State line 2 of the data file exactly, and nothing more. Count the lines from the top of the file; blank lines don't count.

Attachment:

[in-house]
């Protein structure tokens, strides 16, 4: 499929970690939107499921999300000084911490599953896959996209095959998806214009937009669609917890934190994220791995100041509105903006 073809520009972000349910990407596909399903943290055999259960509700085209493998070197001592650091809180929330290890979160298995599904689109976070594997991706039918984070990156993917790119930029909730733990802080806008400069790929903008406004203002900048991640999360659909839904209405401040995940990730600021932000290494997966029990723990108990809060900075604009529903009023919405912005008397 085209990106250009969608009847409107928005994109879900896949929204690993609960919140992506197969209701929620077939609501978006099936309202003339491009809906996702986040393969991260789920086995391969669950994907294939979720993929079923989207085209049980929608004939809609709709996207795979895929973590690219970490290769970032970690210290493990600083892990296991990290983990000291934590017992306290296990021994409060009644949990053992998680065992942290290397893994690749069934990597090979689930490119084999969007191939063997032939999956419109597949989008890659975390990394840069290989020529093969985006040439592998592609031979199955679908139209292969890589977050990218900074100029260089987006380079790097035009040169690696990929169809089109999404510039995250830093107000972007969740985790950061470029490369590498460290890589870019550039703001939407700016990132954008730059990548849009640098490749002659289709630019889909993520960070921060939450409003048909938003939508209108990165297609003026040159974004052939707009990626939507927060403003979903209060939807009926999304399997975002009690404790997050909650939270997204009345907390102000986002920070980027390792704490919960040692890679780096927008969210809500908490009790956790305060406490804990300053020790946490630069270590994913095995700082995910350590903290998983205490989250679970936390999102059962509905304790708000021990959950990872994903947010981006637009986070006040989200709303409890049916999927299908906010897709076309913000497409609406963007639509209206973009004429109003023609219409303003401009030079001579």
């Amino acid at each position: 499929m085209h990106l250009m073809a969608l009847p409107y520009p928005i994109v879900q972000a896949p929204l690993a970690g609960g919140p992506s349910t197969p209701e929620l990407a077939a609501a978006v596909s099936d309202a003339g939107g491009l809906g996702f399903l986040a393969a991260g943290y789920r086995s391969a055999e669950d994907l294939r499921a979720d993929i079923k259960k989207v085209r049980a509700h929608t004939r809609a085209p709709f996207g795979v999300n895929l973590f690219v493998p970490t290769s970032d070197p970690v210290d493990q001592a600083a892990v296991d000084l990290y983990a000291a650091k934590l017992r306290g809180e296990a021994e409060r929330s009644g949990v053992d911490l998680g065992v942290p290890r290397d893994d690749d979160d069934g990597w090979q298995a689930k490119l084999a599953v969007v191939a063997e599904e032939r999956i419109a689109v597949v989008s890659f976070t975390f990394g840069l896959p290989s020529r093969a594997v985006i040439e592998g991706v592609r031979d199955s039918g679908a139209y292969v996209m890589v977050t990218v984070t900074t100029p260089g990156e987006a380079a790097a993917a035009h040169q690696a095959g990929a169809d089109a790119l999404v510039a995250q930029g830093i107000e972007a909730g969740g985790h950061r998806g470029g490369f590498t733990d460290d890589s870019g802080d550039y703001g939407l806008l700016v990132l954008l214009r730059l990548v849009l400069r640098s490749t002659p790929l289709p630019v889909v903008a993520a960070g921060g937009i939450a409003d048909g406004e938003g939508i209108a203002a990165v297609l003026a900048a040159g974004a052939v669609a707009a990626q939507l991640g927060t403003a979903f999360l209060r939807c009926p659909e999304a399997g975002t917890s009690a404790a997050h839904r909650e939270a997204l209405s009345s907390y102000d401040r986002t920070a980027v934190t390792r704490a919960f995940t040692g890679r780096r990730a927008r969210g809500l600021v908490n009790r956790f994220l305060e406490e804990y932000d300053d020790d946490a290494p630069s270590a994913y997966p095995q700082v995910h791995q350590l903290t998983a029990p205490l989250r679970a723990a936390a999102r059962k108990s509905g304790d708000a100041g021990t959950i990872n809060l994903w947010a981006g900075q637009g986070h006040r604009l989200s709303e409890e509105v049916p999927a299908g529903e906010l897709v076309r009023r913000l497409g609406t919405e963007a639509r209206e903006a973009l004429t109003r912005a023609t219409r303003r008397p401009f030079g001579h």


């Protein structure tokens, strides 16, 4: 499929970690939107499921999300000084911490599953896959996209095959998806214009937009669609917890934190994220791995100041509105903006 073809520009972000349910990407596909399903943290055999259960509700085209493998070197001592650091809180929330290890979160298995599904689109976070594997991706039918984070990156993917790119930029909730733990802080806008400069790929903008406004203002900048991640999360659909839904209405401040995940990730600021932000290494997966029990723990108990809060900075604009529903009023919405912005008397 085209990106250009969608009847409107928005994109879900896949929204690993609960919140992506197969209701929620077939609501978006099936309202003339491009809906996702986040393969991260789920086995391969669950994907294939979720993929079923989207085209049980929608004939809609709709996207795979895929973590690219970490290769970032970690210290493990600083892990296991990290983990000291934590017992306290296990021994409060009644949990053992998680065992942290290397893994690749069934990597090979689930490119084999969007191939063997032939999956419109597949989008890659975390990394840069290989020529093969985006040439592998592609031979199955679908139209292969890589977050990218900074100029260089987006380079790097035009040169690696990929169809089109999404510039995250830093107000972007969740985790950061470029490369590498460290890589870019550039703001939407700016990132954008730059990548849009640098490749002659289709630019889909993520960070921060939450409003048909938003939508209108990165297609003026040159974004052939707009990626939507927060403003979903209060939807009926999304399997975002009690404790997050909650939270997204009345907390102000986002920070980027390792704490919960040692890679780096927008969210809500908490009790956790305060406490804990300053020790946490630069270590994913095995700082995910350590903290998983205490989250679970936390999102059962509905304790708000021990959950990872994903947010981006637009986070006040989200709303409890049916999927299908906010897709076309913000497409609406963007639509209206973009004429109003023609219409303003401009030079001579």